But making a living as a fine artist wasn’t easy.  So Wong got a job at the Walt Disney Studio in 1938, drawing the frames “in between” the animator’s key drawings. 
When he heard Disney was making a film based on the novel, “Bambi,” he drew sketches of deer in a forest, and showed them to his supervisor.  Those images caught Walt Disney's eye and Wong’s artwork ended up inspiring the visual look of the film. 
But Wong was fired before “Bambi” was completed in 1942, after a labor strike, and his contributions to the film were never fully recognized.  Instead, he was credited as one of the background artists. 
Wong went on to work at other studios, and also created fine art, top-selling Christmas cards and paintings to decorate dinnerware.
Filmmaker Pamela Tom captures his life story in a new documentary called “Tyrus” and hopes it will inspire others who want to pursue their dreams.  "I think people just have to realize and remember how unusual it really was at that time for an Asian to be working in Hollywood and what he was up against, you know the prejudice and discrimination... For him to overcome that and endure, and to have a sustained career for over 30 years in the film industry at that time is just remarkable," says Tom.
Tyrus Wong's contributions to American art and culture were belatedly recognized in 2001, when he was named a Disney Legend.  And in 2013, the Walt Disney Family Museum mounted a retrospective of his artwork.
"When you look at these paintings, you can almost feel the morning dew on the forest, or you can almost smell the fresh air and the moss and the feel of the forest…  And that’s the beauty of Tyrus’s work, he tells a story and you get an emotion from the art," says Michael Labrie, who curated the exhibition. He says Tyrus’s innovative work transformed the art of animation.
"Because they (Disney studio) had been struggling with “Bambi” after doing “Snow White,” and everything was very detailed… the animals were getting lost in the forest… So the idea that he was able to create the depth and feel of these massive forests and meadows with a few lines.  I think that was revolutionary in the animation field.  Not only did you fall in love with the animals, you fell in love with the forest."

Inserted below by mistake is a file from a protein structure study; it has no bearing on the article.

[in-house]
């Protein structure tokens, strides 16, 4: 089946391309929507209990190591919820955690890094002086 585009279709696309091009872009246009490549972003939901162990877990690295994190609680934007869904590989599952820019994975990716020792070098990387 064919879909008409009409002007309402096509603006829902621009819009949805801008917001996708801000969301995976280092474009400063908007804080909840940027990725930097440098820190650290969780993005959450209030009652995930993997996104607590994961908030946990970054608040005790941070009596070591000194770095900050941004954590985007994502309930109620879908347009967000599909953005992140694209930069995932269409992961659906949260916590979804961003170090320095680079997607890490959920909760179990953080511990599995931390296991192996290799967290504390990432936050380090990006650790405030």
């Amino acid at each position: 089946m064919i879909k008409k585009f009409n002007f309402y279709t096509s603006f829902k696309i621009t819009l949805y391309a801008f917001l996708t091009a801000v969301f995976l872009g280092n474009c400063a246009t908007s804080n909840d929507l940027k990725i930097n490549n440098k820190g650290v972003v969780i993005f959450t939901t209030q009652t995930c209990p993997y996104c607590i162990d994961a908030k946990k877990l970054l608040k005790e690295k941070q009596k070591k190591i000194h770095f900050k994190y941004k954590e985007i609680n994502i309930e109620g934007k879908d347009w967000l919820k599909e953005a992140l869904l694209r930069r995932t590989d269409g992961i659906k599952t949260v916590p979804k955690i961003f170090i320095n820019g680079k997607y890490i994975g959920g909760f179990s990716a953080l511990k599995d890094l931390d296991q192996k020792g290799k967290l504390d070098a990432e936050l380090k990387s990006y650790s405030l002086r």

And many artists fell in love with his work, including Oscar-winning filmmaker Ralph Eggleston, a production designer at Pixar Animation Studios.
"He’s the very definition of someone who really understood the term inspirational art.  It was artwork that was meant to inspire an entire crew of people… Animation filmmaking is a very collaborative effort.  His impact to the artists at the time the film was made was also as strong as what it’s become in the minds of all of us since."
After retiring in 1968, Tyrus Wong continued to share his art with the world by creating whimsical kites… flying butterflies, flocks of birds and more than 100 foot-long centipedes.  As they soared over Santa Monica Beach, it seemed as if he was still painting… but this time, his canvas was the sky.

Tyrus Wong became one of the most celebrated Asian American artists in history and was recognized in the Oscars In Memoriam 2017 segment this year.  Great story for Asian Pacific American Heritage Month in May.

The documentary "Tyrus" premieres nationwide on "American Masters" on PBS on Sept 8, 2017. Check local listings, dates my vary for stations.

Tyrus Wong passed away on December 30, 2016. He was 106.

"Moana" Making Waves Around the Globe

From Heidi Chang | 03:14